LP: Well, first, I am A YEAR YOUNGER THAN YOU. She had songs from the 80s, before our time that haunted their way into the 90s and had a rather large song in an already established singing career. We did not see her rise to fame so she is not... of our era. And we don't know yet (big eye roll) how she died, and she does have a family. But while she was alive, she had a wicked drug addiction that ruined her career and a family, and she was fair game. All I am saying is when people refrain from joking about someone who they would normally have laughed and contributed jokes when they were alive, it's pretty fake. It shouldn't suddenly start being wrong BECAUSE they are dead. It was either wrong from the start, and insensitive from the start, or it continues to be humorous. Don't be fake David. And who and how and when? That sounds rather subjective. That's not right that some people would get a grace period and others would not. Who decides that? Who has the right to? It really shouldn't be a grey area thing. It is all or nothing ya know. Either it is always wrong to make fun of someone's life or it's not, it's just a joke. Death shouldn't be the deciding factor in that. Joke #11 made me laugh for a while.
ME: Whoa, whoa, whoa Holden Caulfield! I am NOT being fake! If anything, I was brutally honest and REAL!!!! I was honest in that, yes when she died, a bunch of smart alec jokes came into my head, and I was also was honest, in that it seemed like now didn't seem like the time or the place to tell them. However, when you bitched about it to me, going all Biff and calling me chicken, like that, then it became appropriate. Yes, it's all subjective, everything depends on context, and timing. You know that about comedy as well as I do, and it wasn't time for comedy. I have made fun of many people's death when it was appropriate? My first response after Gary Coleman died was, "Oh, good for him." Some are fair game right after, some aren't. If somebody beats Naomi Campbell to death with a cell phone tomorrow, I'm joking about it, and so are you. I also cried for a month when George Carlin died. And somedays, I still have a hard time watching "Newsradio," 'cause all I can think of is the pit in my stomach when Phil Hartman was killed. All these are real emotions, and just because Whitney's an easy target, does not mean I'm playing the fake card by choosing not to joke about it at that time! It's not all or nothing, it's all based on circumstances, and yes, it's subjective, but you know, but my subjective view was, not the time to tell jokes.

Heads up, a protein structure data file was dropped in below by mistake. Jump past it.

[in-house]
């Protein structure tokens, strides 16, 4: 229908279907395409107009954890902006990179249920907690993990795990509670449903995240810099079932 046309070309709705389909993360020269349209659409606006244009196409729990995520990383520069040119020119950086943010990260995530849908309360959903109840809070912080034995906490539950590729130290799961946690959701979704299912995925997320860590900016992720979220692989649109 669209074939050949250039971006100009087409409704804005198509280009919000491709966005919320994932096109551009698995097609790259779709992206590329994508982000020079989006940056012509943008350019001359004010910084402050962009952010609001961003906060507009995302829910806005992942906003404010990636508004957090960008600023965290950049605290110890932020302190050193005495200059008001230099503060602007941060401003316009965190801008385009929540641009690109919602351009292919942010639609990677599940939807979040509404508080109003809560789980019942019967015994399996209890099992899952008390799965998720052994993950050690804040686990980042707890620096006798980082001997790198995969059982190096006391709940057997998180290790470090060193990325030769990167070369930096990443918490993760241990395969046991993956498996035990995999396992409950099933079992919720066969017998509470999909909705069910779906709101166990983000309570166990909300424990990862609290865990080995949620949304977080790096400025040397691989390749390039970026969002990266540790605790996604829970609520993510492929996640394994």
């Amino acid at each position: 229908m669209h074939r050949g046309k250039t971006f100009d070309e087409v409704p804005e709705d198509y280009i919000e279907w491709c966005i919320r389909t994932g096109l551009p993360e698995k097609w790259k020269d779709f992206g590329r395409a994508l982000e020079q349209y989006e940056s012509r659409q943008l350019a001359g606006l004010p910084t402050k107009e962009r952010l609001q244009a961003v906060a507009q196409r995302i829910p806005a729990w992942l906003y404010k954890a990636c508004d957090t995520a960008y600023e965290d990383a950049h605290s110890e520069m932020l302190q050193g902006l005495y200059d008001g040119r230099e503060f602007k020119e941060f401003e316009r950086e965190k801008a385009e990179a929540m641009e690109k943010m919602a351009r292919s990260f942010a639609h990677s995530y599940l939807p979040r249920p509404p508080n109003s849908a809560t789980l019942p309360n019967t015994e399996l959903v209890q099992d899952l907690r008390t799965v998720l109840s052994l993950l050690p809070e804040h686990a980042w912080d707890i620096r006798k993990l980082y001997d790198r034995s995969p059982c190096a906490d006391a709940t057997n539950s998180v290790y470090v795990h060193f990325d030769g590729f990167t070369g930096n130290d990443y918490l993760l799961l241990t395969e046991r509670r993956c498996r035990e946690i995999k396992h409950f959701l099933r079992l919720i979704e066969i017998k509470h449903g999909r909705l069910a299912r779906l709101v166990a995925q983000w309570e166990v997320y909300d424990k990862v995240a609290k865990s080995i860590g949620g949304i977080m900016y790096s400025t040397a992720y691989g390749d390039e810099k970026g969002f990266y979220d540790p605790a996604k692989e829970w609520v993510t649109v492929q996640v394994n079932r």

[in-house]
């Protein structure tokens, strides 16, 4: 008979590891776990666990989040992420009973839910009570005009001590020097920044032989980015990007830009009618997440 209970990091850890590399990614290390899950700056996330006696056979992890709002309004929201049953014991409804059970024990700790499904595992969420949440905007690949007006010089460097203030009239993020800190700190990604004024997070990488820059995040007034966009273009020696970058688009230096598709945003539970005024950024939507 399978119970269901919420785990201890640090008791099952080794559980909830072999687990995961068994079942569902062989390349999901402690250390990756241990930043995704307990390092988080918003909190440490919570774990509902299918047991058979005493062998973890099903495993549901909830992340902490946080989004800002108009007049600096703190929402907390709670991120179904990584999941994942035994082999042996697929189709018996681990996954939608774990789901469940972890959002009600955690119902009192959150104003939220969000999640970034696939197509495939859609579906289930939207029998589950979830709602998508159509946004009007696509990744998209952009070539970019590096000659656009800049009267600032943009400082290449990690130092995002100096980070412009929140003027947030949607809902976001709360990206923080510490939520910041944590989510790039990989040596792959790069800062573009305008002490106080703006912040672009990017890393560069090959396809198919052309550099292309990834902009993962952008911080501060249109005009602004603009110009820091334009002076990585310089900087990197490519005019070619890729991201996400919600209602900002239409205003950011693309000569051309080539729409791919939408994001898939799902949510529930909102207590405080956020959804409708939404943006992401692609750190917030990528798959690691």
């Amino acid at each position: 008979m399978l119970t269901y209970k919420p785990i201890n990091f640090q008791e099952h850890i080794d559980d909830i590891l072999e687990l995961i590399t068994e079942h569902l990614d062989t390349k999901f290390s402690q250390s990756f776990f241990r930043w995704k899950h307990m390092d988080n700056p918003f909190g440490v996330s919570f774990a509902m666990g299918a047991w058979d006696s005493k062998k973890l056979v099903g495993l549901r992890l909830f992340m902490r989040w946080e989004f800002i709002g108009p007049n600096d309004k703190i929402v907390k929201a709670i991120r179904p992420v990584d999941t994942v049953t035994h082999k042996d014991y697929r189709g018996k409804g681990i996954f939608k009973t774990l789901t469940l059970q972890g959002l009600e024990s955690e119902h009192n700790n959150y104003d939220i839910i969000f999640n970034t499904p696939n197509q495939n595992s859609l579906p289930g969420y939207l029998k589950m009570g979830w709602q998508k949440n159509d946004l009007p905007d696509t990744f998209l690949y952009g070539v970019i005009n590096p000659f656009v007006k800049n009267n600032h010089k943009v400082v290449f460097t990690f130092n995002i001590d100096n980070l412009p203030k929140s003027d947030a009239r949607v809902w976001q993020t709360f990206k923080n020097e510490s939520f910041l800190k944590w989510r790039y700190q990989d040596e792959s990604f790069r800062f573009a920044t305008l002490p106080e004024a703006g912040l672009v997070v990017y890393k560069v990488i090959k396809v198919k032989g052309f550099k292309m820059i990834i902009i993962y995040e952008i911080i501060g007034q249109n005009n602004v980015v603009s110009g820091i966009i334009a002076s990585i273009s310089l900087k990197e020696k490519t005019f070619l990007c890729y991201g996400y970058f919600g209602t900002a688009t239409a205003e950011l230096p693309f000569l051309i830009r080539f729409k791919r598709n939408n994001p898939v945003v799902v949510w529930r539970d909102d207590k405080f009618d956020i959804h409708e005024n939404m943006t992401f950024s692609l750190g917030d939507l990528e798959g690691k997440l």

LP: Hey, Whitney Houston was someone's Phil Hartman. Just as Phil Hartman was someone's Pauly Shore. It shouldn't be subjective who you make fun of in death, there shouldn't be a right or wrong time for that. It's all the time or no time, man. Why was it okay fo you to first respond with a joke for Gary Coleman but a poor Whitney for Whitney? And you are right, context and timing are key to comedy. So, in that case, if you tell a joke following someone's death (regardless who that person is or how you feel about them) then it has to be hilarious! Maybe that's it. Maybe most people use "don't joke about that, it just happened" not as respect (cause if it were an issue of respect you wouldn't make fun of said person in the first place before or after death) but because they don't have something funny enough to say.